I’d like to read all the articles and close their windows so I can feel like the groceries and the dishes are put away and I can start cooking up a new mess in my actual writing.

Can anyone relate to having multiple documents open on their computer, and the relief that comes from closing several of them?

For The Overwhelmed

To the overwhelmed:

I understand.

There’s so much we all must bear, and sometimes it is more than seems reasonable. I’ve been there all too often and will likely return.

As for me, my comfort is in knowing that this world is not my home, I’m just a-passing through.

Yes, I’m talking about being headed for heaven through the One who saved me.

I hope you know what I mean – salvation through faith in Christ alone, that He was, and is, and is to come again. If you don’t know, fire me a note and I’ll do my best to answer your questions.

May you know this Peace that is beyond understanding.

Maranatha!

Reading and Writing

A “Taste of Home”. The man in the mural is Danny Lytton. He once came to my old farm to help round up a couple Belgian horses I was boarding for horse loggers. The Belgians didn’t want to leave. Danny was so good with horses, he managed to coax them to the trailer.

I’m sitting in my fave little local cafe (there are only two – one we call “The Dry Place” because the food is too dry for our liking and the coffee always tastes burnt, and this one my family and I call “Taste”, short for “Taste Of Home”, because we kept forgetting its real name years ago, which first was “One Another, A Coffee House”; then it was “Bicycle Tree”; and now it’s “Rise & Grind Coffee Shop”, but one of my sons calls it “the kaif”, phonetically pronouncing cafe that way because he plays with words like his mom does).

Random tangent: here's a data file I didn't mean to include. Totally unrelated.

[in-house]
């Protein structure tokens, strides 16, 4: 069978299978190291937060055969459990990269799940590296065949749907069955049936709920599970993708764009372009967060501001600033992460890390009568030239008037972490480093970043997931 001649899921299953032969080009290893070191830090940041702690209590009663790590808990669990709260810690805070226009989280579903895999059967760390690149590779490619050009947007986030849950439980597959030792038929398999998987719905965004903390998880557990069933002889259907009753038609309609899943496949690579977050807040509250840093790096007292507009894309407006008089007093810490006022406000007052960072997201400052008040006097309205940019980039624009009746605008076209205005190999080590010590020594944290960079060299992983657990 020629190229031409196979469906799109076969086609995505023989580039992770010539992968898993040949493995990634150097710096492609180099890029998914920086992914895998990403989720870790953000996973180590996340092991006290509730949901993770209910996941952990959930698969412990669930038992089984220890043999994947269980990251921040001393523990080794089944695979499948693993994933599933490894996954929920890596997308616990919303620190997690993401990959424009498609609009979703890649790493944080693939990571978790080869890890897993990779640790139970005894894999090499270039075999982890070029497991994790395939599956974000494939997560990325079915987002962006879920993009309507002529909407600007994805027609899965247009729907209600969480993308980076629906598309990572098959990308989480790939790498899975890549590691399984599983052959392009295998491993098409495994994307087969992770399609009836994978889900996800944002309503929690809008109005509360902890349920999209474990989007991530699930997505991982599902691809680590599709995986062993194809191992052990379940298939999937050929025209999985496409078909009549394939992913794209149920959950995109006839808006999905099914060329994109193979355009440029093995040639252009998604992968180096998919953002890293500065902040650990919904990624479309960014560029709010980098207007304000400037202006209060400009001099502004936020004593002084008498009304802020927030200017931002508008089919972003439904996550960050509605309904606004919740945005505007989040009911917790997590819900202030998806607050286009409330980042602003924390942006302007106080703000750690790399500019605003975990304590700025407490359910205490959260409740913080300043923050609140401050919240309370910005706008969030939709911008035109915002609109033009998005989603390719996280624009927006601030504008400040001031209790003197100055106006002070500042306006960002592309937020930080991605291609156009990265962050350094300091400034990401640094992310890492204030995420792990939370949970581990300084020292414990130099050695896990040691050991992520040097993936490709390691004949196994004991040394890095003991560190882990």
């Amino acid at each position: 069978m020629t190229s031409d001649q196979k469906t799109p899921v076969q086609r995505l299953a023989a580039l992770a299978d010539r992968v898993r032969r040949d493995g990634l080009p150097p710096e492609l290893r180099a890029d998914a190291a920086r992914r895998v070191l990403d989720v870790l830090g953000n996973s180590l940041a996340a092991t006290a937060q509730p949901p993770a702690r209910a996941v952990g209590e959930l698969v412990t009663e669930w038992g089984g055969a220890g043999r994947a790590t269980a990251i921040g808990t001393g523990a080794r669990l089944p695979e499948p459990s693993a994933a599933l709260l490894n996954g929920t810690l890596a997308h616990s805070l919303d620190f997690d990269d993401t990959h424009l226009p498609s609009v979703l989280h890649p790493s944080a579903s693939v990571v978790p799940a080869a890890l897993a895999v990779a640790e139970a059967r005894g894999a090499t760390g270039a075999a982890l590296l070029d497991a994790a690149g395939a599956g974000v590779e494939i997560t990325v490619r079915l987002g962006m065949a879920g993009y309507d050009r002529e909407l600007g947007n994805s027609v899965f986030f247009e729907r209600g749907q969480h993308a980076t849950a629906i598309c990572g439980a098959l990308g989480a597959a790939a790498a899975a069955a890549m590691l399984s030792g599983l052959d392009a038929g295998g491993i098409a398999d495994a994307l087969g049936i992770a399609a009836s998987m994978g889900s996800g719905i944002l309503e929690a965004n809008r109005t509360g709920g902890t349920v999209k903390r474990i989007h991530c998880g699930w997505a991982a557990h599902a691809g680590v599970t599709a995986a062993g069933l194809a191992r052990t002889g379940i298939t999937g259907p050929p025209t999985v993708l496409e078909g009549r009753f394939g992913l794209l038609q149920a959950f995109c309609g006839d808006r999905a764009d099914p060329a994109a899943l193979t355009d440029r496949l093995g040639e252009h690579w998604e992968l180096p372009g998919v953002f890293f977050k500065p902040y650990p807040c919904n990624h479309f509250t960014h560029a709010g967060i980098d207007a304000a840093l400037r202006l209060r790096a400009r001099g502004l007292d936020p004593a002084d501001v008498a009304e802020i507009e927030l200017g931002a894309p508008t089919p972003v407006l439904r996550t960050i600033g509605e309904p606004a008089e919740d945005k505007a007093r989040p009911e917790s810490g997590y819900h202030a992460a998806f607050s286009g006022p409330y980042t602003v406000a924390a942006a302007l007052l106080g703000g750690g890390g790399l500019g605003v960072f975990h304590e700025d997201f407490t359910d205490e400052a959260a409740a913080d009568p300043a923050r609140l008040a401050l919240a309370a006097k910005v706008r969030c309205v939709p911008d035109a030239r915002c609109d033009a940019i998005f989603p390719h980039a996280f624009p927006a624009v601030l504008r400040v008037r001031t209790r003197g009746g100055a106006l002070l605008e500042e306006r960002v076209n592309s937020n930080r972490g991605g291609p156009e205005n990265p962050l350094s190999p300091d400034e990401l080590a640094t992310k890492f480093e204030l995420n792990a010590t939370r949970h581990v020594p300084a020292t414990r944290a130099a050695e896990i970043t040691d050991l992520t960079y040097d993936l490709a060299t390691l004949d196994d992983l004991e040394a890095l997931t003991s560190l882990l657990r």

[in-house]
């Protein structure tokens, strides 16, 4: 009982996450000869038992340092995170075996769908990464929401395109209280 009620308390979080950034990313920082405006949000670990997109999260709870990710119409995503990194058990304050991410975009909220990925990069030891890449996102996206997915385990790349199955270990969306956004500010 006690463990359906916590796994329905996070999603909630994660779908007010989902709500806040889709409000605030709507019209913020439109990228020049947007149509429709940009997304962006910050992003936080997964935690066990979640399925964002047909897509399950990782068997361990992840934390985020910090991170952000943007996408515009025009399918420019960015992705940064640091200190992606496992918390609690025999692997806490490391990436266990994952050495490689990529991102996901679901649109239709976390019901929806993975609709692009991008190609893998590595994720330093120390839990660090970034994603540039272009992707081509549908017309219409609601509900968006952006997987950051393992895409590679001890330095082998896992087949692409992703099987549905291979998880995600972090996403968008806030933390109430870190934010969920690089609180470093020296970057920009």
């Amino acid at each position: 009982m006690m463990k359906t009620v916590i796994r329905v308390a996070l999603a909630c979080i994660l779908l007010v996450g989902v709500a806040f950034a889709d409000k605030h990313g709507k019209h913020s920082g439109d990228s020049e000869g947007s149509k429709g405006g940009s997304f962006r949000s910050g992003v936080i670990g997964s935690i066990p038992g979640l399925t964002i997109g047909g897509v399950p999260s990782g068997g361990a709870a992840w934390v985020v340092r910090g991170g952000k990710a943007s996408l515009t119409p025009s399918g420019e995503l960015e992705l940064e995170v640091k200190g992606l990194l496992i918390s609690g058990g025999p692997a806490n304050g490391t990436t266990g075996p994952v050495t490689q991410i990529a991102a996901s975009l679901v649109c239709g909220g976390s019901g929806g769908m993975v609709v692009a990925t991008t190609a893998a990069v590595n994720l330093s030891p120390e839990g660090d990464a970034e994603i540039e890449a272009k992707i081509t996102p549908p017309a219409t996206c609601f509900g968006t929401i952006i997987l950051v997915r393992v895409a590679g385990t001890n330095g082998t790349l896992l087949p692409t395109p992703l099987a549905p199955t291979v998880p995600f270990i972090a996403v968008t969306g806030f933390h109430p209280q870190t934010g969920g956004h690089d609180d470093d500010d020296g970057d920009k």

Ah, it sounds like Jim Croce (whom my son might call Jim Croas phonetically) singing over the speakers right now, something about a Georgia girl he hopes will take him back. Now Gordon Lightfoot is singing about how it would be if his love could read his mind.

While I sip a soy cafe au lait, I have been reading a book, the latest one I’ve bought. It’s a slow process because so many things I read in it remind me of points from my own Alaskan past, so I go make notes in my manuscript documents. That, and I make penciled notes in the book itself.

Here is a page from the abovementioned book, which is called “Alaska in the Wake of the North Star”. Having looked at the publisher’s website (Hancock House), I feel I should contact them about my book, as it seems to fit with a lot of what they have published.

I would love to know if anyone reading this also makes notes in the books they read. 🙂

Regretting This Challenge

Having challenged myself to blog every day for at least a month straight, I admit that some days I regret that idea. Like right now. It’s been a long and full day – not a bad one, but with much packed into its hours – with no time to write, my head hurts, and all I want to do is go to sleep.

So, there’s a short entry for anyone who’s reading. Maybe something more interesting will be said another day.

PS: (Aghast look on my face as I realize, the next morning, that this post didn’t publish last night when I thought I hit the publish button. So, now my challenge has been broken. I won’t get the congratulatory notice from WordPress for 20-some days in a row of posting. That makes me feel all my efforts have been for naught.

Also, something weird happened in the way my page looks while I type. I think it is the dreaded “Block Editor”, which I so abhor, showing up on my phone. I avoid it on my computer. I am not ready for change in that regard.